Stocks decline sharply on worries about recovery
Stocks tumbled the most in three weeks after Citigroup Inc. sold stock at a discount, FedEx Corp.'s profit forecast trailed analyst estimates and jobless claims unexpectedly increased.
Citigroup, the last of the four largest banks to repay a taxpayer bailout, declined 7.3 percent. FedEx, the second-largest U.S. package-shipping company, fell 6.1 percent after saying its forecast reflects a "modest" economic recovery. Goldman Sachs Group Inc. and Morgan Stanley declined at least 2.5 percent after analyst Meredith Whitney lowered earnings estimates on concern clients are trading less.
The Standard & Poor's 500 Index slid 1.2 percent to 1,096.08. The Dow Jones Industrial Average dropped 132.86 points, or 1.3 percent, to 10,308.26. Both fell the most since Nov. 27. Stocks in Europe declined after Standard & Poor's cut its credit rating for Greece.
"Improvement in earnings in 2010 is going to depend upon actual revenue gains, which means you have to have sustainable economic recovery," said Jason Pride, director of investment strategy at Glenmede in Philadelphia, which manages $18 billion. "Employment is the most important determinant of sustainability of an economic recovery."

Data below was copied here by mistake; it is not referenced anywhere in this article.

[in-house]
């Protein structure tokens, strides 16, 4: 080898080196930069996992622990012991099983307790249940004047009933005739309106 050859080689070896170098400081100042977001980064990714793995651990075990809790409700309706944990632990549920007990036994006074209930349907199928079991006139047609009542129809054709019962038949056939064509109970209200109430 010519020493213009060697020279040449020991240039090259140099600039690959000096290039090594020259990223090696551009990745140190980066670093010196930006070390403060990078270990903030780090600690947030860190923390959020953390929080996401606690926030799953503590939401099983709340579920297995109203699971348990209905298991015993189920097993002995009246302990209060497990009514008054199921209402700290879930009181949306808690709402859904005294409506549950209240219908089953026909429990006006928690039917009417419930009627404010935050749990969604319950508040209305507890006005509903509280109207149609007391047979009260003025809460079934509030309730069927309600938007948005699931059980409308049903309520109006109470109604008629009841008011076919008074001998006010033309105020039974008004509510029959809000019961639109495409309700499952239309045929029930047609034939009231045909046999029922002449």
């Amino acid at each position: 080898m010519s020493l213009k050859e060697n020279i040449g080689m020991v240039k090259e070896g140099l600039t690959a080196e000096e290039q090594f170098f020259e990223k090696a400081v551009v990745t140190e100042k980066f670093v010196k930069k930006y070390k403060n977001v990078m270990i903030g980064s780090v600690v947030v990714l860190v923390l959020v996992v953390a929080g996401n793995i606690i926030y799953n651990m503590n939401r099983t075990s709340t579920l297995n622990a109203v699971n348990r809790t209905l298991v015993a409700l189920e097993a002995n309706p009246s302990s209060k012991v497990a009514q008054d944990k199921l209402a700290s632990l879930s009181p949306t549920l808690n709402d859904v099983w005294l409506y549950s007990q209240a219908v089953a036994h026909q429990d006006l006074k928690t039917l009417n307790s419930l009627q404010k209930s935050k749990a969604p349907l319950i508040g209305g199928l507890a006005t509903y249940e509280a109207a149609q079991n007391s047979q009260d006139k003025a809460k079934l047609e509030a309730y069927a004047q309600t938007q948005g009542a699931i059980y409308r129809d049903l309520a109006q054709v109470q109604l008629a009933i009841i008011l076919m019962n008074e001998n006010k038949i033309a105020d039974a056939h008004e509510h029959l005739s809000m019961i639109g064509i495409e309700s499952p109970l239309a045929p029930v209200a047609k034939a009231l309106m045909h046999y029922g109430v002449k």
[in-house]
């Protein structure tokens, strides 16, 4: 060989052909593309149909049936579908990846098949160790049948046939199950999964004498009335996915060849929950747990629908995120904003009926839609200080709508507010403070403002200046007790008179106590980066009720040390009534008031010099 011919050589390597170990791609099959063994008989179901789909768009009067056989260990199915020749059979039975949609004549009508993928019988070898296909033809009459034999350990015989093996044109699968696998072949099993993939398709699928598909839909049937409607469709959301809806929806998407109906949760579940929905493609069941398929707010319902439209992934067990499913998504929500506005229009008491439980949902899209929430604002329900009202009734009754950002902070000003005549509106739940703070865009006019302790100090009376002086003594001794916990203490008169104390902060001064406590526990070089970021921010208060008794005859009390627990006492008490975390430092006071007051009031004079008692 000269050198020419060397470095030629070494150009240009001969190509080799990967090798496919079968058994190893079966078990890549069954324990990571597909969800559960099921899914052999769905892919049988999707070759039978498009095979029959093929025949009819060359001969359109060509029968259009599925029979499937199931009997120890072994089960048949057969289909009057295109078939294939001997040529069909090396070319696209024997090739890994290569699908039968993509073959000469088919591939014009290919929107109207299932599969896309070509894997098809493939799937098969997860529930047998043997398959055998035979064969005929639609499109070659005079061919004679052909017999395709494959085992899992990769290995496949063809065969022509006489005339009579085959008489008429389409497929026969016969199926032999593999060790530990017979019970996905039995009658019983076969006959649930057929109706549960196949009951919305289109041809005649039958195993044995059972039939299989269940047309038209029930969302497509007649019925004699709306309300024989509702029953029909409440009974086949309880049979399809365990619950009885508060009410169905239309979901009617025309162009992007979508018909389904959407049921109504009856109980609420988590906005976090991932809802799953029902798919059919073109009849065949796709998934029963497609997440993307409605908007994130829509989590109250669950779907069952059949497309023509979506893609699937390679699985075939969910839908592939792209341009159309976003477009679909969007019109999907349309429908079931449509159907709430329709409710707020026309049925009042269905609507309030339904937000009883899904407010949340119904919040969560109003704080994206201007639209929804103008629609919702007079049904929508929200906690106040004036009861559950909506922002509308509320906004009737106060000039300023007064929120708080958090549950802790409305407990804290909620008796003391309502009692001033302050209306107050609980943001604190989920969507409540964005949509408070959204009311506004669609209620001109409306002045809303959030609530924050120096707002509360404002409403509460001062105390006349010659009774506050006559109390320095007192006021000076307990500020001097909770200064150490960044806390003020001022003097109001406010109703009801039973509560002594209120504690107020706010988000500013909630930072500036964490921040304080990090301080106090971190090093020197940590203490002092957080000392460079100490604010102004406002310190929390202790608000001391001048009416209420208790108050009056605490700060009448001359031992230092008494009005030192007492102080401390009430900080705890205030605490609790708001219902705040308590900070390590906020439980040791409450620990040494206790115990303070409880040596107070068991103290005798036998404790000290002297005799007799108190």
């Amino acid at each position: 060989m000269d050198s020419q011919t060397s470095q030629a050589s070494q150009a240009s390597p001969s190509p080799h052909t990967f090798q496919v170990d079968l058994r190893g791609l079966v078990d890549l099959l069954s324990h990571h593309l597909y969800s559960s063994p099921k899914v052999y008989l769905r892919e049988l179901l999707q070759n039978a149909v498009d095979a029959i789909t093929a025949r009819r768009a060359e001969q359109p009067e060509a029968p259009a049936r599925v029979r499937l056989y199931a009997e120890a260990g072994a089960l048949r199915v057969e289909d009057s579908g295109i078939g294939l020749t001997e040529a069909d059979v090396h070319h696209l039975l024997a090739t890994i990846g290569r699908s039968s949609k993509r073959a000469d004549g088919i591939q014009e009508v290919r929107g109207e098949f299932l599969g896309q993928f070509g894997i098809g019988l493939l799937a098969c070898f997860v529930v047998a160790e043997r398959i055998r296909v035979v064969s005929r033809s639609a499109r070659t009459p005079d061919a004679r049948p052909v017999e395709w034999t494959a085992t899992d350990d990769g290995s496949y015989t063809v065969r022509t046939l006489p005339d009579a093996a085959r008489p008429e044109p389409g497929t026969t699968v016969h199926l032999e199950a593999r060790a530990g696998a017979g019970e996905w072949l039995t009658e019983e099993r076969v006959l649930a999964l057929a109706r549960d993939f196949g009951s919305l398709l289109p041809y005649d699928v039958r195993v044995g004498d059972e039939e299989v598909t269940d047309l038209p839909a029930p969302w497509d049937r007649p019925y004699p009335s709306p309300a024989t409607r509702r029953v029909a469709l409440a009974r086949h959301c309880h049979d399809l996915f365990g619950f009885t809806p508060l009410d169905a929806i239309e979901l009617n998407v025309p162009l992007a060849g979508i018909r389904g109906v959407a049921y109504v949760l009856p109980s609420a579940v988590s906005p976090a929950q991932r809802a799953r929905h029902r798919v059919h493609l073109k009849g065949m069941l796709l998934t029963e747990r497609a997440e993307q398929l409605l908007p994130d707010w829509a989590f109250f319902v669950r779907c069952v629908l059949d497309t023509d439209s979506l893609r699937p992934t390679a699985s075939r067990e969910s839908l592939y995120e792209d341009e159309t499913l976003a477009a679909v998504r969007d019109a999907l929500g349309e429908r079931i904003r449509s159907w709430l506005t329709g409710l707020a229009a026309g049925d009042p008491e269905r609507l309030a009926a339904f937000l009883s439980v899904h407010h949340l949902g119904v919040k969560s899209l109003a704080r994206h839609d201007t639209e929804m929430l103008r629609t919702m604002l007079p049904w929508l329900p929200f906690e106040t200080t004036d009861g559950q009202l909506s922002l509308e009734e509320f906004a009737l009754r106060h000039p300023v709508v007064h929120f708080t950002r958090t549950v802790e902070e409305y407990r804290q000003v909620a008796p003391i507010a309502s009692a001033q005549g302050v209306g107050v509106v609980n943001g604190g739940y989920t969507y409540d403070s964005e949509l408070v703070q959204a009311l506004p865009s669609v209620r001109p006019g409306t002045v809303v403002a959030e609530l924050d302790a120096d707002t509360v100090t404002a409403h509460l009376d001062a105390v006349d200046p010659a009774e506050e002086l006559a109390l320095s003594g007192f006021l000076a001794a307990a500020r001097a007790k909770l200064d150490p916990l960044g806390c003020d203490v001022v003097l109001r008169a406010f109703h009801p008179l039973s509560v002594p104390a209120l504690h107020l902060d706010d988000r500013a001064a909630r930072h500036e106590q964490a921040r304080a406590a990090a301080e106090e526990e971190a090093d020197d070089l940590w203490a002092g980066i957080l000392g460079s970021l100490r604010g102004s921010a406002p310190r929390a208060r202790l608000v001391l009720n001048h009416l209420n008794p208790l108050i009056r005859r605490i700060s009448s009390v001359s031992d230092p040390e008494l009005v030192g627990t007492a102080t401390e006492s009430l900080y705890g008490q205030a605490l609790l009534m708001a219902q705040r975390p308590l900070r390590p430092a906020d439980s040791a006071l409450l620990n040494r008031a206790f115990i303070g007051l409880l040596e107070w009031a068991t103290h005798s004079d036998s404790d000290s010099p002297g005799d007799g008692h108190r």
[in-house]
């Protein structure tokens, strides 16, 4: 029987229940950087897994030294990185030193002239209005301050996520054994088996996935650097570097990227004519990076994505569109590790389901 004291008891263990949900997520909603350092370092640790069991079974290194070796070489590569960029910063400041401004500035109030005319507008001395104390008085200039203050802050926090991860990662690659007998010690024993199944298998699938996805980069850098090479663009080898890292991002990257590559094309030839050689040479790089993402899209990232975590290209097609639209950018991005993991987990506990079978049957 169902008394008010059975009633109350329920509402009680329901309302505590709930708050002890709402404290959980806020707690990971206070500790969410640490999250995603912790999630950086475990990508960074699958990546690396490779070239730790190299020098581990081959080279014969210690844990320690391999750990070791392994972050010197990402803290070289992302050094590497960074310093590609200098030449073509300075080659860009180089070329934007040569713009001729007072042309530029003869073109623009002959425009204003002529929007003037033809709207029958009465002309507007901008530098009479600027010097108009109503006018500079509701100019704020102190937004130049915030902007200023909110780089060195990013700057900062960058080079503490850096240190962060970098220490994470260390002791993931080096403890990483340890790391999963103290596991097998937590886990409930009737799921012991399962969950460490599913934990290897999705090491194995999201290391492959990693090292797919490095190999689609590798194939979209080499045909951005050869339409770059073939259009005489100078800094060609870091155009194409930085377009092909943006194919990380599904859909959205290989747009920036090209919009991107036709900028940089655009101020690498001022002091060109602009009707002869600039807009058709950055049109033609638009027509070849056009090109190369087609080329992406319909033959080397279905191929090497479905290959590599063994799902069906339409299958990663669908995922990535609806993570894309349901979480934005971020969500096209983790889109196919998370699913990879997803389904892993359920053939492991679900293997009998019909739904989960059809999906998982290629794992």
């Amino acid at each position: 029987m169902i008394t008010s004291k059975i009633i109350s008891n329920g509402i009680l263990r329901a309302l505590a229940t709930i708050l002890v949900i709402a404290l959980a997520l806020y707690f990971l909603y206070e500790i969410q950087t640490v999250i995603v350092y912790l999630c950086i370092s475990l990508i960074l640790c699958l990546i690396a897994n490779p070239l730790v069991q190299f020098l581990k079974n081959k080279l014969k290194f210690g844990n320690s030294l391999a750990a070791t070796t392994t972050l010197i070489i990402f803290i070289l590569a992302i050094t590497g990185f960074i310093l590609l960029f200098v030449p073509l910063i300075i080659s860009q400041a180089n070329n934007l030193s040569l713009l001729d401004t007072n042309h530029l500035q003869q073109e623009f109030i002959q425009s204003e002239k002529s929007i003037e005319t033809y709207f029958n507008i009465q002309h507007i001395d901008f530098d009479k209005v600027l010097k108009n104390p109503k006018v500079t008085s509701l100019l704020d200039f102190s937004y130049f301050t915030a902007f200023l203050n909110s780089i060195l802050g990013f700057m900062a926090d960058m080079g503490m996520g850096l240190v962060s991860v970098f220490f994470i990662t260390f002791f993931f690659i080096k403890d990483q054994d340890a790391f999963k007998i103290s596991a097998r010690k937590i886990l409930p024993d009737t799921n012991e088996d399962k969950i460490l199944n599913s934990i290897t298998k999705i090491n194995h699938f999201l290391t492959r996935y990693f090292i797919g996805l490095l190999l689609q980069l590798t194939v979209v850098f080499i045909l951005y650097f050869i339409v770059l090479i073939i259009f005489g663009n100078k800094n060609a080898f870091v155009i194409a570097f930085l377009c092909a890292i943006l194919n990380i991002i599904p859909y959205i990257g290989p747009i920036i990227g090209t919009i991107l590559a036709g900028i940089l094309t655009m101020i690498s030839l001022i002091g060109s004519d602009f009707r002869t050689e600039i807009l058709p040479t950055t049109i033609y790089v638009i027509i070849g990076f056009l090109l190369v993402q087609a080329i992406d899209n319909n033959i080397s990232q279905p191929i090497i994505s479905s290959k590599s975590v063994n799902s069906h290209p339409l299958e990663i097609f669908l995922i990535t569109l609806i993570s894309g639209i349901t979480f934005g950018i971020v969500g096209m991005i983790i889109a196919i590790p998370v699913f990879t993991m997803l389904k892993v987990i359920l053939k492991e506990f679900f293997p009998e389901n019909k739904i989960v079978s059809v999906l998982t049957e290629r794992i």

Stocks erased most of an early advance yesterday after the Federal Reserve repeated its pledge to keep interest rates "exceptionally low" for an "extended period," citing "a weak labor market, modest income growth, lower housing wealth, and tight credit." The S&P 500 closed at its highest level of the year on Dec. 14.
Benchmark indexes opened lower today after initial jobless claims rose by 7,000 to 480,000 in the week ended Dec. 12, Labor Department figures showed. The average estimate of economists surveyed by Bloomberg was for a decline to 465,000. An increase in claims the previous week was the first in six weeks.
Stocks remained lower even after gauges of the economic outlook and manufacturing in the Philadelphia area rose more than forecast. The Conference Board's index of leading indicators climbed 0.9 percent in November, its eighth straight gain, compared with a median forecast of 0.7 percent. The Philadelphia Fed's general economic index climbed to 20.4 in December, the highest since April 2005.
Citigroup sank 7.3 percent to $3.20, the lowest closing price since Aug. 3. The shares are down 19 percent this week. The lender sold 5.4 billion shares at $3.15 apiece, less than the $3.25 the government paid when it acquired a one-third stake in September. The Treasury Department, which had planned to sell as much as $5 billion of its stake in conjunction with the offering, delayed the sale for at least 90 days.
Bank of America Corp. and JPMorgan Chase & Co., the two largest U.S. banks by assets, fell at least 2.6 percent each.
Investors demanded a bigger discount from Citigroup than Bank of America Corp. or Wells Fargo & Co., which together raised more than $31 billion this month to exit the government's Troubled Asset Relief Program.